Monday, October 27, 2008
Twelve For A Long Time
It was a pretty sizable crowd at Skylight Books in Los Feliz on Saturday night for the reading of the excellent collection “The Book of Lists Horror” hosted by my good friend Scott Bradley, the person also responsible for the book. There was definitely an impressive assortment of contributors but I’d be lying if I didn’t admit that the single biggest thrill of the night was getting to meet Ann Magnuson, there to read her own list of “Twenty-Two Sexiest Movie Monsters (Human and Otherwise)” and exactly as cool as you'd hope she'd be. I have no great point to make here beyond saying how fantastic it was to meet Ann Magnuson but it was a very enjoyable evening all around.
The reading of these lists and everything they signify came during an appropriate weekend for me, not just because Halloween is approaching but because the night before I had seen LET THE RIGHT ONE IN, a vampire movie from Sweden which for me was one of the most potent, affecting films of this genre—hell, of any genre--that I’ve seen in quite a long time. Twelve year old Oskar (Kåre Hedebrant) is a lonely and troubled boy, regularly tortured by bullies at school. One night while outside his apartment building, as he tries to imagine himself actually confronting these bullies, he meets a girl by the name of Eli (Lina Leandersson) who immediately tells him that she can’t be his friend. But they gradually do become friends and though she looks to be the same age, originally telling him that she is “twelve, more or less”, by the time she has amended that to admitting that she’s been “twelve for a very long time,” he begins to realize what in fact she really is. “Will you be my girlfriend?” he asks her. Will she? Can she?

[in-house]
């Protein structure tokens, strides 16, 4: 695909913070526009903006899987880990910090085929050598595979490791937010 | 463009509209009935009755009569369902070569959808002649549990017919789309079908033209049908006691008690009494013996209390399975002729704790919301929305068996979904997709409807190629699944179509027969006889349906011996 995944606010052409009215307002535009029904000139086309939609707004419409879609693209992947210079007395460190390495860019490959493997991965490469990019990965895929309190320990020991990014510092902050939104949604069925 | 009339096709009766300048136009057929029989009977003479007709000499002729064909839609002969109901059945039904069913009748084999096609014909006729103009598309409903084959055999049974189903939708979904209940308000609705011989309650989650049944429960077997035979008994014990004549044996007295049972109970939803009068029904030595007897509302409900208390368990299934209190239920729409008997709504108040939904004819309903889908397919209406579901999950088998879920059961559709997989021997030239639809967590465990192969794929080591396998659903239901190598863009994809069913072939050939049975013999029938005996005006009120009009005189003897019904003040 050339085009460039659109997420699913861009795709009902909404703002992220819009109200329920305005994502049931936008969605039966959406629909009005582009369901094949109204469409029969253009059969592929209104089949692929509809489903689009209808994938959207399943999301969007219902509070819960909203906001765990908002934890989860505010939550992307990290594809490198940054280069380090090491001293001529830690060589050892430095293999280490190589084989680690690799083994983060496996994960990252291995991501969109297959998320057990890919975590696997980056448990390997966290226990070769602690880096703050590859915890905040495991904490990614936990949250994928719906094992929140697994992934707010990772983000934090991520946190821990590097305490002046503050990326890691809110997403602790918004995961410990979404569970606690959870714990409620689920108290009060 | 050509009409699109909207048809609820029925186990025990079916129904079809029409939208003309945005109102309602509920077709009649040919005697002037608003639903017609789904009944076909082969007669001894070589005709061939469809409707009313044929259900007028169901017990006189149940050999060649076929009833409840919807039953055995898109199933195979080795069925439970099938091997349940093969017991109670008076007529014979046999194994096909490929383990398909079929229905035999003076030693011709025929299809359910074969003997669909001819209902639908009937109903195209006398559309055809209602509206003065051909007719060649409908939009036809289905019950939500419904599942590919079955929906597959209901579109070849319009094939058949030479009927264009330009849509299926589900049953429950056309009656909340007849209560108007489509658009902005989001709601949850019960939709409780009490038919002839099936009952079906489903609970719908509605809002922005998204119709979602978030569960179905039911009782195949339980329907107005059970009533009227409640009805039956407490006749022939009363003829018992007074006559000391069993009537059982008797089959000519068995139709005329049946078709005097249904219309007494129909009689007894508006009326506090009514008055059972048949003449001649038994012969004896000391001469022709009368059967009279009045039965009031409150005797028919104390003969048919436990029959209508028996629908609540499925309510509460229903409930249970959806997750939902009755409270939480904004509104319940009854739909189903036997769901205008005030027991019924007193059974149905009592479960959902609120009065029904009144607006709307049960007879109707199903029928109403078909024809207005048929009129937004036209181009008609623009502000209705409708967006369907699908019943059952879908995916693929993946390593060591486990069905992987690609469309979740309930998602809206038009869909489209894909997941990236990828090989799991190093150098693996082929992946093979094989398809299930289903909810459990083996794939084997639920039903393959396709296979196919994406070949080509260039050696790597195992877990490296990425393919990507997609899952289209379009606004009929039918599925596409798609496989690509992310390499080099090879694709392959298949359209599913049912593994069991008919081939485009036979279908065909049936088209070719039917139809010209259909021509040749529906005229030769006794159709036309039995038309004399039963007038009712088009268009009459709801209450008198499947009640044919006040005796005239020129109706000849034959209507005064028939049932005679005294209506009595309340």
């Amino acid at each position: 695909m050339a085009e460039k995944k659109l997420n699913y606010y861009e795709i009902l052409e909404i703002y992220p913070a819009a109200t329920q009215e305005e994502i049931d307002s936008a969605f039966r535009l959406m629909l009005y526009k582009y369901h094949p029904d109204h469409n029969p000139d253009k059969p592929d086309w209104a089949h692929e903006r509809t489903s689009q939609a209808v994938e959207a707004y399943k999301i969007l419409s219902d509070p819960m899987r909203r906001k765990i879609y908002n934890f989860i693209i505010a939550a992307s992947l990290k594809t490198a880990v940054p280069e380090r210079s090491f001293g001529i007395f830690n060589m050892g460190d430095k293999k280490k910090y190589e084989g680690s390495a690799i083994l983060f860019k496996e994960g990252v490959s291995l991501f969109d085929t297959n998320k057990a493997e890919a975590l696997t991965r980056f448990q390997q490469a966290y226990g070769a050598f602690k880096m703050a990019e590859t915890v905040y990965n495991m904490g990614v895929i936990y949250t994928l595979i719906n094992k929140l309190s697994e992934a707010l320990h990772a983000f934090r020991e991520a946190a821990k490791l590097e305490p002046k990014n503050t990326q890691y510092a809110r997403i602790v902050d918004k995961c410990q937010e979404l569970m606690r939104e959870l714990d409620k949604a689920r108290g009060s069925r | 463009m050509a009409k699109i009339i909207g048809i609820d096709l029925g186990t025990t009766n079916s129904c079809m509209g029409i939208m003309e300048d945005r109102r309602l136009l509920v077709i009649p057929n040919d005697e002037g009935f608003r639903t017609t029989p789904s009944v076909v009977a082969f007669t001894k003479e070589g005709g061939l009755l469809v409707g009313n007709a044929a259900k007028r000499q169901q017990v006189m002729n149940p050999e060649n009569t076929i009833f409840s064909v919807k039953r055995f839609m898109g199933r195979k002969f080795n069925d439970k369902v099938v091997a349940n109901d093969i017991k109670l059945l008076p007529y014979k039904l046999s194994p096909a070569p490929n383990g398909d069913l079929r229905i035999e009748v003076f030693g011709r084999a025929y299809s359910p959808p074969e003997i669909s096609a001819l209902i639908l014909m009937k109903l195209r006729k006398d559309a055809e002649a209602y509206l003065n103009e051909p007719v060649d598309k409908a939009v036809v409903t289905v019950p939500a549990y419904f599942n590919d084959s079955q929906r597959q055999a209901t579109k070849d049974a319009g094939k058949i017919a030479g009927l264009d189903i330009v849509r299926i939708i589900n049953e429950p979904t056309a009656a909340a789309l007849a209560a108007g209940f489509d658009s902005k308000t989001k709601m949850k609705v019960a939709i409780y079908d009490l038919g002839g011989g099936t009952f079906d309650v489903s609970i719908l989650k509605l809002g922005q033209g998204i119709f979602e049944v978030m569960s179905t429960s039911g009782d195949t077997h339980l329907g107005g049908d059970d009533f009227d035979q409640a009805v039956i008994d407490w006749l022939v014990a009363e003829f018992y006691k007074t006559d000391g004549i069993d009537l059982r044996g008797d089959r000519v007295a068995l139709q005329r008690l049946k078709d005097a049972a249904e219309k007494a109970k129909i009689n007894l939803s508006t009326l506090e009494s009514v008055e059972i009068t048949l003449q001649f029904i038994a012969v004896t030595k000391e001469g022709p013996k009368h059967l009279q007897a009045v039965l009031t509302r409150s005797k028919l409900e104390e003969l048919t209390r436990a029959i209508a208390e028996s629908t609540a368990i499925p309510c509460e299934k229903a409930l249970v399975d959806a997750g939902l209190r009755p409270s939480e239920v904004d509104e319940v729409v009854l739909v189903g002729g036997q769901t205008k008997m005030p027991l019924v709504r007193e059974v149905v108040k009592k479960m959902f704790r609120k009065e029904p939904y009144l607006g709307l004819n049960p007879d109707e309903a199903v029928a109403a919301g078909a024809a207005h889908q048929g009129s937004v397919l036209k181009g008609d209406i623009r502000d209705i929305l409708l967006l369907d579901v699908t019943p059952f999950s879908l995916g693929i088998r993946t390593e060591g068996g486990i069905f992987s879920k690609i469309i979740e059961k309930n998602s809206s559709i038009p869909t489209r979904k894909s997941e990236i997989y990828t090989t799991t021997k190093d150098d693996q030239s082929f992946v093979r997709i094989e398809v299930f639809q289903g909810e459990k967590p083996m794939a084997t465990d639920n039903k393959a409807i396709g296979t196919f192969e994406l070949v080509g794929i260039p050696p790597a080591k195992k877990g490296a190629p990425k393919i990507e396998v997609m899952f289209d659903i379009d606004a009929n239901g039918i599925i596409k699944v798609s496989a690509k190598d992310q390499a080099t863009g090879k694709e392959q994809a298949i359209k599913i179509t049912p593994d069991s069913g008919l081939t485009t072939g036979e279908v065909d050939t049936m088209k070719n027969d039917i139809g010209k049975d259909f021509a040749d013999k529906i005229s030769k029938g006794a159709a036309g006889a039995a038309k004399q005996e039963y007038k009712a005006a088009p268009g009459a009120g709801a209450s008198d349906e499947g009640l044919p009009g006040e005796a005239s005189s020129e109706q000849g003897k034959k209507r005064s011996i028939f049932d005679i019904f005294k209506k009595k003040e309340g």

Chilly but emotional, restrained yet still extremely bloody and brutal at times, it’s almost too obvious to say that LET THE RIGHT ONE IN would never be made in the Hollywood system because of all sorts of tonal issues, both sexual and violent, but it doesn’t really matter anyway since it was made somewhere. It does what few vampire movies are able to do, which is bring a fresh take and point of view on this sort of material as well as the nature of the character of Eli. It’s a difficult movie to talk about because it really does deserve to be experienced knowing as little as possible and there’s a lot I’ve avoided talking about. I don’t even want to allude to certain things that occur in the film. I’ll simply say that it just might be that rare movie that comes along which tries to elevate this genre beyond what you expect, turning it into something completely new. I don’t even want to talk about it. I want to keep it to myself for now, while I still can. It’s so good that it made me not want to see any other movies for a few days, for fear of killing that buzz it gave me. If it’s not my favorite film of the year, it’s awfully close.
This isn’t a review, but just a thought from the weekend, where I attended a gathering of people who love this genre, who want to sometimes approach it with the seriousness it deserves. And it feels like the film was made for them, as well as anyone who could possibly understand some of the emotions it presents. Maybe some of them have been twelve for a long time as well. Maybe I have and that’s why it felt like it was made for me. It wasn’t, of course, but maybe whatever I responded to will be appreciated by someone else out there. See it now, before the American remake happens and the buzz really does get killed. This film deserves better than to be treated that way.
In closing, did I mention that I got to meet Ann Magnuson?